This week, I am pleased to share the byline with Ramanie Kunanayagam, Group Head of Social Performance and Human Rights at BG Group
Young Tanzanians learning about entrepreneurship thanks to YBI's national member Kijana Jiajiri
For approximately 800,000 young Tanzanians who enter the job market every year, finding a good job with decent pay is of paramount importance.
However, many young people struggle to find work, hampered by low levels of education, and lack of relevant skills. Instead, many are forced to rely on whatever informal work they can secure, with most living just above the poverty line.
And this is not just a problem faced in Tanzania.
Youth unemployment is a common challenge across the globe. The reasons might be different but the effect is the same: young people who cannot live a fulfilling life, which increases the burden on society and leads to social instability.
For example, in coastal Kenya, there is a view that young people are at risk of becoming radicalised. When this happens, they start to lose hope of being able to improve their own lives through self-initiative as well as broader, purposeful economic opportunities.
Social instability and despair don't make for a good business environment either. Extractive companies know this all too well. A stable business environment is key to operational and financial performance.
However, abundant expectations for jobs from local communities in often rural areas usually exceed the numbers of people that the oil & gas industry, a capital intensive industry, is able to hire directly.
And those opportunities that do exist often require specialised qualifications, which can be another barrier for local people.
When companies are unable to match community expectations for employment, this leads to frustration amongst communities which in turn then becomes a direct risk to the company.
As the youth population grows in many countries, this problem is set to get worse over coming years. By 2019, the world's economy will need to create nearly 280 million new jobs, just to make up for those lost during the last recession and to give our world's young people work.
A different way of creating employment is needed. If sufficient jobs among existing companies do not exist, what about encouraging young people to create their own jobs?
Supporting entrepreneurship is a key part of BG Group's social investment strategy to promote employment in the countries where we work. We support local people to capture business opportunities created through our presence, help create new businesses, or expand existing ones to create employment and economic growth.
Youth Business International, through its network of members, has long believed that a major way to tackle youth unemployment (and under-employment - as many young people who do have work are in low-paid, insecure, dead end jobs) is through entrepreneurship.
Recognising the synergies in our aims and approach, since 2013, Youth Business International and BG Group have been working together to promote youth entrepreneurship in some of the countries that BG operates in, including Canada, Kenya, Tanzania and Trinidad & Tobago.
Over the next few years we aim to introduce 8,000 young people to entrepreneurship, create 1,500 new businesses and generate 2,600 jobs.
Entrepreneurship has many advantages: Firstly, it gives a person a lot more control over their chosen activity, giving them the tools to make decisions and create their own future. For someone who has had precious little opportunities come their way, this can be a huge deal.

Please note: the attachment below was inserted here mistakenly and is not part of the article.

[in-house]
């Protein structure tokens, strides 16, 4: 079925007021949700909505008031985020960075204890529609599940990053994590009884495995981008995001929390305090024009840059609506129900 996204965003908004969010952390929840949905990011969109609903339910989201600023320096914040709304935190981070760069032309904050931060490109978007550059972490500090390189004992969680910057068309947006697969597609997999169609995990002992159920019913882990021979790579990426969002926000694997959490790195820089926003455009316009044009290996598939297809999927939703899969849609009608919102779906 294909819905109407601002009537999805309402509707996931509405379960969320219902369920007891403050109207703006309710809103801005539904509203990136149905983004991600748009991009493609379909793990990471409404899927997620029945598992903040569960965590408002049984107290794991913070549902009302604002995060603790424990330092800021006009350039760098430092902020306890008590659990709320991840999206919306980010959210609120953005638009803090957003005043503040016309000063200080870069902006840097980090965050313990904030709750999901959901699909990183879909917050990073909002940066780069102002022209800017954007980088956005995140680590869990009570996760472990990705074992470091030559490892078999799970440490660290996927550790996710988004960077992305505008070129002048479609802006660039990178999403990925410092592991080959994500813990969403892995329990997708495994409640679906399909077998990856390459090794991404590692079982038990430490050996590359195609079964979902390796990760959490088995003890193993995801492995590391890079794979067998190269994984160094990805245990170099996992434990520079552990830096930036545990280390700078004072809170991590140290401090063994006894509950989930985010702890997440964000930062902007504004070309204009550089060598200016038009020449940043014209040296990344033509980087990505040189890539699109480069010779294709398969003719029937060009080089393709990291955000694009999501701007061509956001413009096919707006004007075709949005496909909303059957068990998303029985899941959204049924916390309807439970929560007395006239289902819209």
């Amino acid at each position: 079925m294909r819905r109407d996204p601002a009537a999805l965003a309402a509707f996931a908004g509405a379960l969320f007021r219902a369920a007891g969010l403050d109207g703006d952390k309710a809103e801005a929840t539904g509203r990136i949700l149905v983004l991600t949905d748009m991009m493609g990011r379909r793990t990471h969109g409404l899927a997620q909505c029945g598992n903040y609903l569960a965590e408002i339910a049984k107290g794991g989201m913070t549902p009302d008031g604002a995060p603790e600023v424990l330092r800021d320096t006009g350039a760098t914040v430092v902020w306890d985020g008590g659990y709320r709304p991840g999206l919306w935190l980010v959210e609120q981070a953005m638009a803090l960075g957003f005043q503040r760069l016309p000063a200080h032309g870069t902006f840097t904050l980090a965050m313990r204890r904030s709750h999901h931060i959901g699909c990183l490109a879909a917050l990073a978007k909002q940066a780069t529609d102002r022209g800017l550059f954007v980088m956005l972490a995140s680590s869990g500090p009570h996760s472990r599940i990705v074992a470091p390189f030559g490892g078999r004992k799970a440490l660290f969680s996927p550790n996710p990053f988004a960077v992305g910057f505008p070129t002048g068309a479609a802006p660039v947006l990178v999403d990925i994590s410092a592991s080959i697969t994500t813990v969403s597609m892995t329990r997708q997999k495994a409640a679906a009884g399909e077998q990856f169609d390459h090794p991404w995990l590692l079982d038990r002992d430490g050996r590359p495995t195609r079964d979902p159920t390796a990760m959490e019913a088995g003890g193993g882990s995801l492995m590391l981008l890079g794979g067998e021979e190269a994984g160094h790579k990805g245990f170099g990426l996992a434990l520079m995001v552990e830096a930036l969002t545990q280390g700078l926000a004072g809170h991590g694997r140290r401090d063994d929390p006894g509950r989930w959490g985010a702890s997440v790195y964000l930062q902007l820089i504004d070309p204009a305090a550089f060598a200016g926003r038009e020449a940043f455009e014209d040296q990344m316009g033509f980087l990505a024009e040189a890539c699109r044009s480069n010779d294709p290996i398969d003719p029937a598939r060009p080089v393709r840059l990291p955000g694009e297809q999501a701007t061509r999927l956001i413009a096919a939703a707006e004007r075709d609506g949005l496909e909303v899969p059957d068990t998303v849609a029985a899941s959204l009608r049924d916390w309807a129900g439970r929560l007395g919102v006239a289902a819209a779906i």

Second, by enabling young people to create their own businesses, they can go on to create work for others. The most obvious form of this is direct employment, through hiring staff for their business.
But the effects can be more indirect, too: perhaps buying raw materials from other self-employed people, selling onto other businesses, or simply breathing new life into a commercial centre. Small businesses are connected, so when one is successful, others in the local community can often benefit too.
Supporting young entrepreneurs in a sustainable way takes time. Simply introducing people to entrepreneurship can take many months - many young people are not familiar with the concept, think that it's not for them: they feel that it is too risky, only for the highly educated, or that you can't be an entrepreneur without a million dollars of venture capital funding.
We work to counter some of the myths of entrepreneurship, showing young people that you can set up your own business with a very small amount of funding, that you don't need formal education to be an entrepreneur, and that failure is part and parcel of learning.
We know that simply providing one-off support in the form of a loan, or a single training session, is not enough - most young people need support and guidance, often in the form of a mentor, to help them turn their idea into reality. It can be over a year before you know if the business will work or not.
But the pay-off comes eventually. Once a young person has become an entrepreneur, there's no stopping them - they have the potential to become real leaders in their community.
Even if their venture does not work out, the confidence and skills that they will have gained will stand them in great stead for the future. And this self-belief can be absolutely transformational for young people.
Youth unemployment is indeed everybody's business, and we are confident that our partnership can make a difference to many thousands of young people's lives.